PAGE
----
In the final moments of BitSummit, artist, programmer and co-founder of South African indie studio Nyamakop, Sugar, was chatting with me as I played through the press demo for Semblance. As I was playing, the award ceremony was taking place over by the stage – and that’s when Semblance was announced as the winner of the Excellence in Game Design award. Just before he sprinted from the booth to the stage, I recall that Sugar’s exact words were “Holy shit”. It was a wonderful moment, and, as it turns out, one completely deserved – Semblance plays excellently.
Semblance is a puzzle-platformer that has you playing as a squishy little blob in a squishy little world. Movement felt so tight that I was surprised the platforming wasn’t more action-based – but as it turns out, the puzzles are the real star of the show. By dashing into certain platforms, you can dynamically morph and shift them to solve puzzles. While things started simple, with new areas new mechanics would gradually be introduced – it wasn’t long before I had to stop for a moment or two and put real thought into how I could manipulate a platform in a certain way to progress. When I would finally figure it out, the eureka moments were akin to the best the genre had to offer.
According to Sugar, the game is done and Nyamakop are biding their time for a good release date. You can bet I’ll be picking up Semblance as soon as it’s available.
4: Pan Galactic Railway (PC, TBA)
In Pan Galactic Railway, you pilot a space train, finding cargo and fighting space-pirates as you explore the galaxies.
If that doesn’t sell you, I don’t know what will.
Pan Galactic Railway’s developer Dave told me he elevator-pitches the game as “QWOP meets Elite Dangerous“, but I think that may be selling it short; while flying the train about is undoubtedly silly, there’s a true, crafted weight and friction to the way in which you move that’s difficult to understand until you get your hands on it. There is, of course, the space-trucking justification for navigating the cosmos, which I’m sure is excellent – but honestly, I could just flip around in that dang Space Train for hours on end. And I’m sure I will when it’s eventually released!
3: RPG Time: The Legend of Wright (iOS, Android, PC)
As a kid my family couldn’t afford many video games, so I spent a lot of time making my own by constructing levels, characters and enemies out of cardboard and paper. As such, RPG Time: The Legend of Wright really struck a chord with me. With a beautiful paper craft aesthetic, RPG Time harkens back to when you were a child having grand adventures with your friends using GI Joe’s, an assemblage of sticks and a little imagination.
The game itself plays more like an adventure game than a straight-up RPG – often, the solution to puzzles will test your brain moreso than your reflexes or stats. In a section where boulders fell from the ceiling, I was surprised that the solution was not to deftly avoid the falling rocks, but simply to wear a helmet for safety!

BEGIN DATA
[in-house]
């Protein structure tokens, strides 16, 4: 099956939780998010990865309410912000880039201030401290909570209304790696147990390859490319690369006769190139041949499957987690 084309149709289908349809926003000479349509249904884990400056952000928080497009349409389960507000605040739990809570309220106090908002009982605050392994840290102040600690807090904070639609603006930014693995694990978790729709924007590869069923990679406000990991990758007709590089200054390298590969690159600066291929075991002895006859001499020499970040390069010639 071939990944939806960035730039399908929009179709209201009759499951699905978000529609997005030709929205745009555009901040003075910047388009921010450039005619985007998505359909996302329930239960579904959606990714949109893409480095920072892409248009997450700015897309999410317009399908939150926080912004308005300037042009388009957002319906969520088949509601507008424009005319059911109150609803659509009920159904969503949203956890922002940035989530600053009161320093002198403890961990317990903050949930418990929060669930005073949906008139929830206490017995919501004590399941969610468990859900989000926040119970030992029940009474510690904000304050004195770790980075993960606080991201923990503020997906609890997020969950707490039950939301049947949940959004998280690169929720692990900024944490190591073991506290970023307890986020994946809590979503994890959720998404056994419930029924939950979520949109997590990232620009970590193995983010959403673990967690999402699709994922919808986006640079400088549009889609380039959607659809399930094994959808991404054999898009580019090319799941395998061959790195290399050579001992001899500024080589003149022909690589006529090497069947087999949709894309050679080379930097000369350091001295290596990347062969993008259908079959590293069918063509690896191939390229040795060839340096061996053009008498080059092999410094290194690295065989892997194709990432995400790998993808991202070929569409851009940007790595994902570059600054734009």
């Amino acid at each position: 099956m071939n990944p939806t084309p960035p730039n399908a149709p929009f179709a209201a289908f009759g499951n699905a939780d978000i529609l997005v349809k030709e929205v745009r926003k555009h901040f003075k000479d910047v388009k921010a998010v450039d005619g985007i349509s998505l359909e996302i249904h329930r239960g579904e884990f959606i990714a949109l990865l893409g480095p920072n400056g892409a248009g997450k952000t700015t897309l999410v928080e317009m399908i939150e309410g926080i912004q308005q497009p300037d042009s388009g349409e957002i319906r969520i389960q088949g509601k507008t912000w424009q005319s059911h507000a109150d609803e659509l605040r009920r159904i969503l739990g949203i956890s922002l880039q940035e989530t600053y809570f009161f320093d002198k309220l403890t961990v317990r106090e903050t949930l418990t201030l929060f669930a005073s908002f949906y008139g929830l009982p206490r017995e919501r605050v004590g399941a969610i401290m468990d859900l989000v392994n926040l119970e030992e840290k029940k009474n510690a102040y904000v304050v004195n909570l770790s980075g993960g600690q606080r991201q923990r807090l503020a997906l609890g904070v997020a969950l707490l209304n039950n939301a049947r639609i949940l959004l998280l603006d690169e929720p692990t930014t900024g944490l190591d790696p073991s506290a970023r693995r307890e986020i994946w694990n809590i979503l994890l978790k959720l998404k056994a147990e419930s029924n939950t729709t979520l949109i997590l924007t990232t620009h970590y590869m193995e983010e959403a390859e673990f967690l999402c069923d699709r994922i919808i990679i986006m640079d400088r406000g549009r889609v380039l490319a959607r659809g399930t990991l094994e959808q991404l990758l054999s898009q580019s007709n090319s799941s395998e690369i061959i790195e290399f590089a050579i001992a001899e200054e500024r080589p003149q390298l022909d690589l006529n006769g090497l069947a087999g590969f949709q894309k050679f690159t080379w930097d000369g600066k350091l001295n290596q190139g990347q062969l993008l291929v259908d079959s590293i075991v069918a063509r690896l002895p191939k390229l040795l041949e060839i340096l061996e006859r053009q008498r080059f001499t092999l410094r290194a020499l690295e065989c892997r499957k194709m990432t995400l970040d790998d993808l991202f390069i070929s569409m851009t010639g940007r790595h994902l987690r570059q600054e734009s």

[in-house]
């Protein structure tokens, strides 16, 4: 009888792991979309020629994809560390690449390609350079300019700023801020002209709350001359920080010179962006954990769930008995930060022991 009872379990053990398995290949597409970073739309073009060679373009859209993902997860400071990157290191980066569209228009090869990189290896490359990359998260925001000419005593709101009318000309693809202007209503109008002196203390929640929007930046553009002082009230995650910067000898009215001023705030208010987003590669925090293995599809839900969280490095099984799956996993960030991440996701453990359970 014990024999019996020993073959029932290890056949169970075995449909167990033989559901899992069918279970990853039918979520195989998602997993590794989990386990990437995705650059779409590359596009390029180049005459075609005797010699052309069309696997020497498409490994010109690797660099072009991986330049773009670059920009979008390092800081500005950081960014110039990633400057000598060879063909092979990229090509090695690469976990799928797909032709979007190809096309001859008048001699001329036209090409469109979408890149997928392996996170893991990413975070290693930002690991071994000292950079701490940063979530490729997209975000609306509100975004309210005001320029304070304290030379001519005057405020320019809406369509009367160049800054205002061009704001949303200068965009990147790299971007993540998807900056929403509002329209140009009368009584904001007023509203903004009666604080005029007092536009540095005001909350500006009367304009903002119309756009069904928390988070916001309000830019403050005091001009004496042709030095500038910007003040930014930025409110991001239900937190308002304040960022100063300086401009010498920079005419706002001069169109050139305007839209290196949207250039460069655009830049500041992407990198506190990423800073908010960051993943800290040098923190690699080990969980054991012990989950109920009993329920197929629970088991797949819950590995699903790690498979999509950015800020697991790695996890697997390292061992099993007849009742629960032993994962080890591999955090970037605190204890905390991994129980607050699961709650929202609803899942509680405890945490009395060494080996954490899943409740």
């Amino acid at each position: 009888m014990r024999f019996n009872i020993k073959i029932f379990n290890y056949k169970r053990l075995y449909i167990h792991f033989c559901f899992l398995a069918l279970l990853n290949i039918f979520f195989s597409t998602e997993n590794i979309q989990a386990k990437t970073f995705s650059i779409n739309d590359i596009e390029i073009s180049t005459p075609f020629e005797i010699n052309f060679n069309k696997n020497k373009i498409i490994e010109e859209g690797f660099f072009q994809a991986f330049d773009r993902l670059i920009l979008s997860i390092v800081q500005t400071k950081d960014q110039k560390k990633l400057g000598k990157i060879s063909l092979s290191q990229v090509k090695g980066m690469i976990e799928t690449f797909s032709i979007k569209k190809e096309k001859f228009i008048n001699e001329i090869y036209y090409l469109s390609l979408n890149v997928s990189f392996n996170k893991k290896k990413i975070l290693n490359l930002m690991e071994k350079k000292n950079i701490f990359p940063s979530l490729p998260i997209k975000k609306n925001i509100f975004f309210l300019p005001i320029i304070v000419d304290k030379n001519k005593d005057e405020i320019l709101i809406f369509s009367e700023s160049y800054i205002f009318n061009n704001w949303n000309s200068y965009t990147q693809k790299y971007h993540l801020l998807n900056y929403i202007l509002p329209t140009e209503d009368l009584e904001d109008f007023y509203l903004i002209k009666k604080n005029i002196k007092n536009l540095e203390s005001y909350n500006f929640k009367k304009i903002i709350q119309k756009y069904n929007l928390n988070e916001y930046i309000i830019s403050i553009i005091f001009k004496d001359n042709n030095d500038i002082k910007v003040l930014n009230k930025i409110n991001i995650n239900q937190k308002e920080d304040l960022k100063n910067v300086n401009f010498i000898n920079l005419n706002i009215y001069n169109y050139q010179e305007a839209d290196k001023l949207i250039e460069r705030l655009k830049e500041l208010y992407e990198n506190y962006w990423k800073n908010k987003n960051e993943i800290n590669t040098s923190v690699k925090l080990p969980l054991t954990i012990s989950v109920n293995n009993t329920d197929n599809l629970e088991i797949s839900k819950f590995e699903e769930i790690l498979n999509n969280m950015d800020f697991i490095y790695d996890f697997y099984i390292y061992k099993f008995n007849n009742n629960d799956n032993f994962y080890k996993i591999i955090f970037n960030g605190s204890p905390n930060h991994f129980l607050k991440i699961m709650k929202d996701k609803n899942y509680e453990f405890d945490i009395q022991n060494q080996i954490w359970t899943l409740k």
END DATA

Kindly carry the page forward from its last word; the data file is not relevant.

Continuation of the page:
RPG Time: The Legend of Wright was such a joy to play, and I’m looking forward to getting creative with it in early 2019. There is currently no trailer for it up on YouTube, but you can look at many pretty GIFs on the RPG Time: The Legend of Wright website!
2: Black Bird (Switch, PC, Mac)
Following on from the zany Dandy Dungeon and the delightfully absurd Million Onion Hotel, Black Bird comes across as a bit of a tonal shift. With a more sombre, dulled palette, Black Bird begins with a frail little girl falling to the ground before she is transformed into an egg; the egg cracks, and the titular Black Bird emerges. From there, the game begins as a scrolling shooter. Black Bird reigns vengeful destruction upon the townspeople while the city guard tries to stop you with its forces, comprised of soldiers that float around with balloons on their heads.
Black Bird won two awards at BitSummit: the Excellence in Sound Design Award for Hirofumi Taniguchi’s twisted, operatic score, and the Vermillion Gate Award, which is only presented to the “most excellent works” at the show. To be sure, Black Bird is one to keep your eye on as it brings its special brand of chaos to Switch, PC and Mac this summer.
During BitSummit I got the chance to interview the director of Black Bird, Yoshiro Kimura – look out for that on the Indie Games Website soon!
1: Fight Crab (Switch, TBA)
Playing Fight Crab is the most fun I had at BitSummit. Indeed, playing Fight Crab might be some of the most fun I’ve had, ever.
From the creators of the similarly crustacean-themed Ace of Seafood, Fight Crab is exactly what it sounds like – a fighting game that pits two giant crabs against each other. The camera is presented from behind the back, and the player uses both left and right shoulder buttons to attack and block with their left and right claws respectively. There is a multitude of combinations of weapons that you can choose to dual-wield in your claws – my personal favourite loadout was a crowbar in one pincer, a shield in the other.
It’s exactly as much fun as it sounds.
Fight Crab has all the ridiculous charm of an Earth Defense Force game; if anything in-game goes wonky or breaks, it only adds to the enjoyment. In a Fight Crab bout I had with a complete stranger, as the minutes went by what started as a cute, crab-based tussle became an intense battle where all was on the line. Eventually, our fierce contest attracted a crowd, and suddenly dozens of people were invested in our struggle.
After many anxiety-inducing near falls across minutes which felt like eternities, I came out on top. Days later, I’m still over the moon. Next to me, my competitor’s hand was outstretched; I took it. For we were no longer strangers – we were brothers in arms.
Fight Crab made the world a better place. And so does BitSummit.
If you were at BitSummit this year, feel free to tell us some of your favourite games you played in the comments below!
Jace is a lover of games experimental and strange. He is always chasing after wholly new experiences.